Film Review: ‘Super Deluxe’ is dark and often dazzling
3 min read.Updated: 29 Mar 2019, 03:48 PM ISTUday Bhatia
Thiagarajan Kumararaja’s second film continues in the blackly comic vein of ‘Aaranya Kaandam’
The film stars Vijay Sethupathi, Fahadh Faasil and Samantha Akkineni
Early on in Thiagarajan Kumararaja’s Super Deluxe, three adolescent boys visit a second-hand DVD store. For someone who sells cheap knock-offs in plastic packets, the store-owner has suspiciously good taste. On the walls are posters of films by Quentin Tarantino and Park Chan-wook, and a picture of David Lynch. At the risk of reading too much into what are probably random choices, it occurs to me that, like Tarantino’s second film, Kumararaja’s sophomore effort (he’d earlier directed the neo-noir Aaranya Kaandam) also has three intersecting stories. Like Park, his sense of framing and colour seems to bypass technique and go straight to elemental pleasure. And like Lynch, there’s a leap taken – beyond logic, beyond good sense.
The boys are there to buy porn – 3D porn, no less. After a string of events that seems even stranger when I think back on it, one of them ends up in hospital, badly injured. His mother, Leela (Ramya Krishnan), desperately tries to arrange money for a surgery, while his spiritual guide father, Arputham (Mysskin), leaves it all up to his god. In another story, Vaembu (Samantha Akkineni), stuck in a failing marriage, cheats on her husband. However, when the man she’s having a tryst with dies mid-coitus, she not only has to come clean to her husband, Mugil (Fahadh Faasil, great at playing weakness), but also has to enlist his help in disposing of the body.
In the third – and most resonant – story, Jothi (Gayathrie) awaits the return of her husband after he abandoned her and their infant son years ago. The extended family gathers to meet him, but the person who steps out of the auto is a woman. Jothi is distraught and everyone else horrified, all except young Rasukutty, who’s excited to meet his dad and doesn’t care that she wears a sari and wig. Shilpa, whom we only see post-transition in the film, is played by Vijay Sethupathi. One might reasonably ask if the makers considered casting a trans actor in a trans role – as Aruvi did in 2017. Still, casting Sethupathi, a well-known cis male star, as a transwoman does make some dramatic sense, paralleling the shock of the family at a new avatar of someone they know so well with that of the audience seeing a transformed Vijay. It also helps that Sethupathi embodies Shilpa with great feeling, and without a hint of a wink.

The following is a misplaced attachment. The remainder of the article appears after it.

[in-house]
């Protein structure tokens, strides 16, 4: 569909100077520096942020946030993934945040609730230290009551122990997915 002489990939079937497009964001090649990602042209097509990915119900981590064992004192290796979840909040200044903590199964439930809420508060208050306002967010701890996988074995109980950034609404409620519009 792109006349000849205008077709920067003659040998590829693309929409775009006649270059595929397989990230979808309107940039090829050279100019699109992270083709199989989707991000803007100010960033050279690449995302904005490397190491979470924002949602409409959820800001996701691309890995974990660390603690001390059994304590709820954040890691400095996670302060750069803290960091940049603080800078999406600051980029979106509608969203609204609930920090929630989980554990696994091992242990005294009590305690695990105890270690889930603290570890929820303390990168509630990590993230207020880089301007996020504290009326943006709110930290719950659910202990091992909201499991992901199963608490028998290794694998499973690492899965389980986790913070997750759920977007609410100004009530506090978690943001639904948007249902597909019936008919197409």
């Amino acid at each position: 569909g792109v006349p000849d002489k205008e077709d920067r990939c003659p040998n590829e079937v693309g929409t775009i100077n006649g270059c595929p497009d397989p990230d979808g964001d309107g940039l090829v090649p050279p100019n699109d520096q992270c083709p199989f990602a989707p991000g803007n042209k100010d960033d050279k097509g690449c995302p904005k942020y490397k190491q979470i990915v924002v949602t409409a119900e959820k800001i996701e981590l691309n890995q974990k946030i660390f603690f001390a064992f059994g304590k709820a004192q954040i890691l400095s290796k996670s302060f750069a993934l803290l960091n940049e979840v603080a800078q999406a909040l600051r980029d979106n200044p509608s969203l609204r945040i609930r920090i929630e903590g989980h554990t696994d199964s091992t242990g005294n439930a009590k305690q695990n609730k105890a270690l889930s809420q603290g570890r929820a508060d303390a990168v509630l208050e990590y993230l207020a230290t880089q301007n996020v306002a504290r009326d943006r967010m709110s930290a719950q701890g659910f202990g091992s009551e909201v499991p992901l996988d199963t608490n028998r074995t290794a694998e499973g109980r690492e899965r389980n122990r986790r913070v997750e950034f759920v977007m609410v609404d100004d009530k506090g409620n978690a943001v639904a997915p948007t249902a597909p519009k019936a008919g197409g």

Kumararaja chops these stories up and parcels them out in fragments; it might take two viewings to understand the emotional impact of the order in which they appear. This sort of hyperlink filmmaking brings to mind the Alejandro Iñárritu-Guillermo Arriaga films, especially 2006’s Babel. Yet unlike Iñárritu’s symphonies of interconnected pain, the first 100 minutes of Super Deuxe’s nearly 3-hour runtime might be the most fun any Indian film’s been since Angamaly Diaries. After that, Kumararaja tightens the screws on the audience, introducing a new character, a depraved cop named Berlin. I found the four or five scenes he’s in protracted and difficult to watch – which may have been the director’s intention.
Throughout, the film-making remains dazzling. Kumararaja has chops to spare, shooting elaborate one-take scenes with a static camera, or with a roving camera and actors in motion, or editing the hell out of sequences. Working with cinematographers PS Vinod and Nirav Shah and art director Vijay Adhinathan, he makes colours pop: there’s a lot of yellow in the initial scenes with the boys, Vaembu and Mugil’s apartment is in shades of green, and Jothi and Shilpa’s home is in rich blues and reds. Some of the ideas are perfectly simple, it’s just that he executes them better than most – Shilpa and Rasukutty strolling across the screen, a wall plastered with film posters in the background, is an image I won’t forget soon. There are scene transitions that’ll make you smile. The Star Wars theme is played Carnatic music-style. It’s all very clever.
In places, it’s a little too clever. There’s a big, big swing in one of the storylines which falls completely flat. It also feels like Kumararaja and his co-writers (Mysskin, Nalan Kumarasamy, Neelan K Sekar), in trying to connect the stories, might have stretched themselves: two scenes in particular have “link" written all over them. But Super Deluxe is too pleasurable and fluent from minute to minute, scene to scene to get hung up on the stuff that doesn’t work.